Top 20 movies of 2017


It’s fair to say that 2017 was a return to form for cinema – a purple patch in a decade that’s so far proven tough going for cinephiles. You didn’t have to look as far this year for a quality offering in a range of genres: Nolan’s war flick Dunkirk, the horror fun of The Void and Get Out, the Apatow rom-com The Big Sick, and the big budget experiment mother!.

Even some tent-pole instalments of major franchises delivered – Logan proved the best Marvel-related movie released-to-date and Star Wars: The Last Jedi was the best-written and genuinely meaningful offering to the canon since The Empire Strikes Back. The new Blade Runner sadly didn’t deliver, but it didn’t matter – 2017 was encrusted with gems. Here’s the top 20 movies for 2017.

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Director: Christopher Nolan

Release date: July 20, 2017

Best described as the Waiting for Godot of Second World War conflicts, the evacuation of allied troops from the harbour and beaches of Dunkirk might have made a dreary film. “Men waiting impatiently” and “fish in a barrel” aren’t the sexiest of pitches. But in the hands of master film maker Christopher Nolan, the tension of this famous historical moment is palpable as hell. With barely a single drop of blood shown on screen, Nolan divides the film’s perspective into land, sea and air, which allows kinetic pacing. He also plays with time jumps, which proves something of an overly clever Nolan-esque distraction, but for the most part the British filmmaker deals in restraint and gets back to what he’s best at – jaw-dropping, widescreen storytelling. Dunkirk is a spectacle for the theatre, and such a visit is rewarded with a gripping and often breathtaking experience.

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Director: Rupert Sanders

Release date: March 30, 2017

In a year of many big budget sci-fi spectacles, Ghost in the Shell was something of a surprise packet. Despite dumbing down its iconic source material for mainstream audiences, Rupert Sanders’ live action adaptation of the anime original proved to be a more effective and enjoyable outing than the year’s other large-scale sci-fi retread Blade Runner 2049. Where Denis Villeneuve’s movie was visually spectacular, two of its principal characters – namely Ryan Gosling’s hero and Jared Leto’s villain – failed to locate any emotional depth or nuance in the screenplay, thus rendering the overly long movie a hollow experience. Ghost in the Shell, on the other hand, is served by a steely performance from Scarlett Johansson. The seasoned actress elevates the material into something compelling. Neither of the two movies take the android sub-genre anywhere we haven’t been before, but Ghost in the Shell is visually rich, stylish and, at 106 minutes, doesn’t outlive its welcome.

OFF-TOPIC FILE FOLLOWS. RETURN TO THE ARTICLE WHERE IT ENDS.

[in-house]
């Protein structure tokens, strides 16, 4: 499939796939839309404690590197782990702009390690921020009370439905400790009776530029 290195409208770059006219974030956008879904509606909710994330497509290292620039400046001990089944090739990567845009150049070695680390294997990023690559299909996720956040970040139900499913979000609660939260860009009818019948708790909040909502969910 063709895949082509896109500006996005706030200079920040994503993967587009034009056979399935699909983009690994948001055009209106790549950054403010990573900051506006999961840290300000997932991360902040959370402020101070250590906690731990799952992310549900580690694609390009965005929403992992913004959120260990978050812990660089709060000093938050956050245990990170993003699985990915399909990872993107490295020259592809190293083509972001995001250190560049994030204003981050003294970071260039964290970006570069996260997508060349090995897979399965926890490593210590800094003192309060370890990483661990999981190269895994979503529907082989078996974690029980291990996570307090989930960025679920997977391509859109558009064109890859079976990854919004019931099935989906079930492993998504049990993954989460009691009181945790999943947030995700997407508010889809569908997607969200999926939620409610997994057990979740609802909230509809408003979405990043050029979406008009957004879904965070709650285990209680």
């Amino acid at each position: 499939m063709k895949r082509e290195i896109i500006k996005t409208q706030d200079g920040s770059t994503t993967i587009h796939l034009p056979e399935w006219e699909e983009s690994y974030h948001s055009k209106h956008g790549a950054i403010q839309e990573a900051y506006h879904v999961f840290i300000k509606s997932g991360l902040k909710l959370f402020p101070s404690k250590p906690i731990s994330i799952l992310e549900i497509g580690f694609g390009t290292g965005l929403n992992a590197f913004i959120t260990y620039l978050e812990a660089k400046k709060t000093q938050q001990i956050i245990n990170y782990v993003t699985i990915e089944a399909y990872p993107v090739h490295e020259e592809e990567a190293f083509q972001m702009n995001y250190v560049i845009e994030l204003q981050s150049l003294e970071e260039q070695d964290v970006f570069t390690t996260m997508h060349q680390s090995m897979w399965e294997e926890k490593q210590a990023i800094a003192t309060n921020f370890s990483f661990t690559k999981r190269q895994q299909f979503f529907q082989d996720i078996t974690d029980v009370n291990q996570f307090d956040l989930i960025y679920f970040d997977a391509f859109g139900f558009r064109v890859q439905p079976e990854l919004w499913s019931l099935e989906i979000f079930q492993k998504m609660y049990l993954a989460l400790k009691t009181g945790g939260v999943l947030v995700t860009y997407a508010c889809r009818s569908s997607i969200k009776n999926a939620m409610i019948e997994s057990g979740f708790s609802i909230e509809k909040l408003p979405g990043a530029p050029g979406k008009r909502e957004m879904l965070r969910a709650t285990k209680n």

Director: Bill Condon

Release date: March 23, 2017

The theatre goes dark as I’m calculating exactly how many boyfriend brownie points my attendance will tally. Drawing on the Twilight saga as precedent, I’m confident there’s a guilt-free weekend away with the lads in my near future. And yet, as the rather exquisite Emma Watson twirls through her little town and laments her provincial life in Beauty and the Beast‘s whimsical opening number, I find myself swept away in the pure cinematic revelry of it all. My quiet indignation subsides. Memories of the 1991 Disney animated film come rushing back and I’m a child again.

Bill Condon’s live action adaptation of that classic movie is a romantic vortex of pure escapism. I was the first to groan at the news that Disney would roll out live-action remakes of all their most popular animated movies, but this and The Jungle Book are truly superb. This Beast remake racked up an impressive $1.264 billion dollars at the global box office. One can only imagine that the impending live action reimagination of The Lion King will double said figure.



Directors: Steven Kostanksi and Jeremy Gillespie

Release date: August 4, 2017

If you’re a gore buff that’s concerned practical effects have gone the way of the dinosaur, then The Void will kill your craving. Harking back to the dark gothic body horror of Clive Barker and John Carpenter, this bloody Canadian romp pits a rag-tag group of people trapped in a remote hospital against a horde of white-robed, dagger-wielding cultists. The evil cult surrounds the building and escape looks unlikely. But is the evil trying to get in – or trying to get out? Directors Steven Kostanksi and Jeremy Gillespie walk a fine line, not taking the narrative too seriously, but genre fans will respond to this piece of classicism. A passion for blood-soaked horror is evident in every frame.

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Director: Taylor Sheridan

Release date: August 10, 2017

Building upon his impressive screenwriting efforts with Hell of High Water and Sicario, actor Taylor Sheridan makes a sterling directorial debut with Wind River. His stories are heavy dramas set on a frontier, both physical and emotional, and in this case is a cold and desolate Indian reservation in Wyoming. When the bloodied body of a young woman is found in the snow, expert tracker and US Fish and Wildlife Services agent Cory Lambert (Jeremy Renner) reluctantly teams up with rookie FBI agent Jane Banner (Elizabeth Olsen) to find her killer. They journey through the underbelly of this unforgiving town, thundering towards a particularly dark resolution. Sheridan seems fascinated with malignant male behaviour, and it certainly rears its ugly head throughout this full-blooded, atmospheric thriller.



Director: Ana Lily Armipour

Release date: July 21, 2017